Background: Although the etiology of lumbar disc disease is unknown, it has been suggested that a genetic factor contributes to its development. Recently, some genetic polymorphisms have been found to be related to clinical disorders. We investigated the association between vitamin-D receptor gene and estrogen receptor gene polymorphisms and lumbar disc disease in young adults.
Methods: The participants included 205 young adults (166 women and thirty-nine men) with or without low-back problems. A magnetic resonance imaging scan of the lumbar spine was performed for all subjects, and the grade of disc degeneration was determined, according to the four-grade classification system of Schneiderman et al. The presence or absence of disc herniation was also evaluated. Genomic DNA was extracted from peripheral blood samples. The polymorphisms of the vitamin-D receptor and estrogen receptor genes were detected with use of a polymerase-chain-reaction assay. The restriction fragment length polymorphisms (RFLPs) for the vitamin-D receptor gene were analyzed by TaqI and ApaI restriction enzymes. XbaI and PvuII restriction enzymes were used for the estrogen receptor gene analysis. The distribution of polymorphism in subjects with disc degeneration and/or disc herniation was compared with that in the normal subjects.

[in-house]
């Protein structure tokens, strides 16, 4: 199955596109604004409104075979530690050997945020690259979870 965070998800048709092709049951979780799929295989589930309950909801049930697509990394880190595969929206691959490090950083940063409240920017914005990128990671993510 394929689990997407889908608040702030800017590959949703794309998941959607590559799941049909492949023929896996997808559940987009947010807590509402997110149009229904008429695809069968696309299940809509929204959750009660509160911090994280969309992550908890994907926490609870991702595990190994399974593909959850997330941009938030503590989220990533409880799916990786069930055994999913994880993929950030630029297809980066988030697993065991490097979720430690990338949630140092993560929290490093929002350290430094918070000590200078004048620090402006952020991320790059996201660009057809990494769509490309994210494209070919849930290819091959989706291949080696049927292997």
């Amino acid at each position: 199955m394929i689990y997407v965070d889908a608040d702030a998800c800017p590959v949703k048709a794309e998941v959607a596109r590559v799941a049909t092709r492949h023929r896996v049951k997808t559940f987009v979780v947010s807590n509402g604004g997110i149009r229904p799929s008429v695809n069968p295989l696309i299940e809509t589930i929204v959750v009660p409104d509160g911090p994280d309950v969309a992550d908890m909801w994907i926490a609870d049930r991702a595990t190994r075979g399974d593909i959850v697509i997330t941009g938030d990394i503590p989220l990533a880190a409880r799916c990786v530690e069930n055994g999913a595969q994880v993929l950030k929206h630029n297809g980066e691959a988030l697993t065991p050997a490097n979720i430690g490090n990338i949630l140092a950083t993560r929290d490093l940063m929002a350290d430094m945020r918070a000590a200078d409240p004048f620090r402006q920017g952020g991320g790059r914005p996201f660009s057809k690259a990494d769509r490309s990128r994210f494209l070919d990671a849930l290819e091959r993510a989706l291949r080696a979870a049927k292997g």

Results: The allelic frequencies of both vitamin-D receptor gene and estrogen receptor gene polymorphisms were similar to those in previous analyses of Japanese subjects. The allelic variation in the vitamin-D receptor gene was associated with multilevel and severe disc degeneration and disc herniation. The Tt allele was found to be more frequently associated with multilevel disc disease, severe disc degeneration, and disc herniation than was the TT allele. No additional associations were found.
Conclusions: This study revealed that the Tt allele of the vitamin-D receptor gene was more frequently associated with multilevel and severe disc degeneration and disc herniation than was the TT allele, pointing to an increased risk of disc disease at an early age in subjects with the Tt allele in the vitamin-D receptor gene.